Day 69: Preparing for Armageddon

So - today I was watching some episodes of 'Curiosity' - a TV show that's a lot like 'Mythbusters' - where they go and explore a certain topic, what's true about it, what's possible, etc. For instance - some topics they took on was what would happen if there was an alien invasion - why would they invade, how would they do it, what would their strategies be, how would humans and the military respond, etc. Another episode was about sending a group of 21st century people back to the cave-man days - seeing if they're able to survive. Another one was about all the bacteria and microbes that our body is exposed to, that live on our bodies, that live inside our bodies.

Now - while I was watching the episode about surviving as cave-men - they showed how the group of people basically started starving, going into hypothermia, dehydration, etc. Their last hope was being able to kill an elk for food, because that would ensure they would be properly fed for a while. They made many attempts, but each time the hunter-party came back to camp with empty hands. When they finally managed to kill an elk and the it was shown how relieved everyone was, almost euphoric that there was food - I started experiencing the same thing. There was like tears in my eyes, couldn't help but laughing, the whole thing. That's when I knew - oh, oooh - something weird is going on.

Afterwards, my head was pounding and my body was dehydrated. I then looked a bit deeper at my entire experience while watching the show - and realised that the entire time I had been placing myself in the position of the people in the show, looking at: what would I do? How would I go about that? What would I do different? I'd definitely say or do that in that situation! Oh! I should remember about that, that's a good survival tip! Even when they showed the 'cave-men' people how to use this prehistorical weapon, I was imagining myself doing it, like 'practicing' it in my mind - just in case I ever need to know how to do that - LOL. So - while watching the show, I had placed myself in a survival state of mind.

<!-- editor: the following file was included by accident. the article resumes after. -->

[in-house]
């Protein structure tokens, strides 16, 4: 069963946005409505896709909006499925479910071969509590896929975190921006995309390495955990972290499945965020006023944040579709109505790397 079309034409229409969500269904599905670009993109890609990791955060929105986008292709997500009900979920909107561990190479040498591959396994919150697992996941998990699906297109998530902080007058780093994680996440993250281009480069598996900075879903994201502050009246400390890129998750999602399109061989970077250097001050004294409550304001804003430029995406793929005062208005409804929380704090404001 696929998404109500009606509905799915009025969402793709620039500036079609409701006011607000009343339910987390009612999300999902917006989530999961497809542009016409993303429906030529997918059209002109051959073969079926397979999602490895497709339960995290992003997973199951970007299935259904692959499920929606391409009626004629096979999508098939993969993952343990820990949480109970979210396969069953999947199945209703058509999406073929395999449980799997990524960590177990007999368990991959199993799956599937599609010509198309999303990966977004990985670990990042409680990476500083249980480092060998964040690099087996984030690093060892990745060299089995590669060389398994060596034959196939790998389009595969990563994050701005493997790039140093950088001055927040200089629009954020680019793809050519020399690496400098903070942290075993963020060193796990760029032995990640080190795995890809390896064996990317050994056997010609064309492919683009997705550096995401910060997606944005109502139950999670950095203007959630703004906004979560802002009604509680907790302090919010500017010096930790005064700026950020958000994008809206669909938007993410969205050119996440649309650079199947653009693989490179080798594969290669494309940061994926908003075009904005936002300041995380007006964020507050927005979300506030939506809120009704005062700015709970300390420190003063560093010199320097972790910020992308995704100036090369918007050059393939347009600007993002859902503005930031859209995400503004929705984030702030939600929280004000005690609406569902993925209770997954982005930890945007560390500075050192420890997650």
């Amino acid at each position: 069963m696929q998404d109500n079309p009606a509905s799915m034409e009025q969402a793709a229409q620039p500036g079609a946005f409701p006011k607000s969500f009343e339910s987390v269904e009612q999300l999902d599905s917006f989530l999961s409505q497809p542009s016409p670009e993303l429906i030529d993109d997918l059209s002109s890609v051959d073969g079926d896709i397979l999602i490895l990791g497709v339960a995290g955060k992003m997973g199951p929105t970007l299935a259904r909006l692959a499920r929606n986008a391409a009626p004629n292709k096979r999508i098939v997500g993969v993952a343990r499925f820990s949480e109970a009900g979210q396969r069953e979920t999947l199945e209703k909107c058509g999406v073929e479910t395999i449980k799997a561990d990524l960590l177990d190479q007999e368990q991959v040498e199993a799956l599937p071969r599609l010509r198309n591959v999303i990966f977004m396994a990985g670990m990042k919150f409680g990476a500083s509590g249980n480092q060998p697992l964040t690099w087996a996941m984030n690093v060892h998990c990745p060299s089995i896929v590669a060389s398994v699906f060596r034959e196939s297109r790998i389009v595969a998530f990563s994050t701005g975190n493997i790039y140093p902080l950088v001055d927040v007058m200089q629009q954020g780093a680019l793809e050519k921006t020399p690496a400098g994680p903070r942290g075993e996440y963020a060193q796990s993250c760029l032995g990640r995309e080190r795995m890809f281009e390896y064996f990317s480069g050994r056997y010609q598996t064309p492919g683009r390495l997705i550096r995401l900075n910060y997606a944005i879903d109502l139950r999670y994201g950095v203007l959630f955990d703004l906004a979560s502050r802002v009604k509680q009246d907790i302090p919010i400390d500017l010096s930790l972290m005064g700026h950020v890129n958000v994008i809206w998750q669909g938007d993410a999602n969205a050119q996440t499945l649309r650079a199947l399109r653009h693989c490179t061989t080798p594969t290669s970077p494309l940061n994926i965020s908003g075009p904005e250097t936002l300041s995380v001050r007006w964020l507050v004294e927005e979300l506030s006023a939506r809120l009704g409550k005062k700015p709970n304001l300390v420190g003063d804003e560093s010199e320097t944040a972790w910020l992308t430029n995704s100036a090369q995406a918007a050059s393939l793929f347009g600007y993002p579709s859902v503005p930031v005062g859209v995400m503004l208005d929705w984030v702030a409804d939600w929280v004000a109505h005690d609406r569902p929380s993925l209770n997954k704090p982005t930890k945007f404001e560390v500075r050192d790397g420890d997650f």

When I was a child and teenager, while watching a scary movie and someone got hurt - I'd be like: FUCK! I don't want that to happen to me! And then I'd in my mind, quickly make a plan of what I would do if I were in the same situation to not end up hurt the same way. I'd even do it after having a nightmare - go like 'oh man, that could really happen to me' - and then try to 'prepare myself' for such an event by having an action plan prepared.

So - that would obvioulsy indicate that there is a fear existent within me of being hurt or dying and not knowing what to do to prevent it. And I'd use TV-shows and movies primarily to gain more and more knowledge of all the possible scenarios that could play out where I would be in a position of disadvantage - to then create a database of survival plans - so that I would feel 'safer' that if something would happen, that I would know what to do.

To be continued.
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1 comment:

  1. Cool observations. I remember times I was so paranoia, where I would always have my equipment up to par. So that if I had to at least I would be able to stabilize myself with the basic needs for a few days up to a week. And that certainly was fear based. Then we had a serious power failure in the village where I live. We where without juice for three days.

    That's where I noticed that being more or less equipped to deal with those situations makes everything less stressful. It all boils down to the starting point. One thing is certain. Places like New York turn into chaos within hours. Imagine big cities like that out for more than three days. It would mean civil war.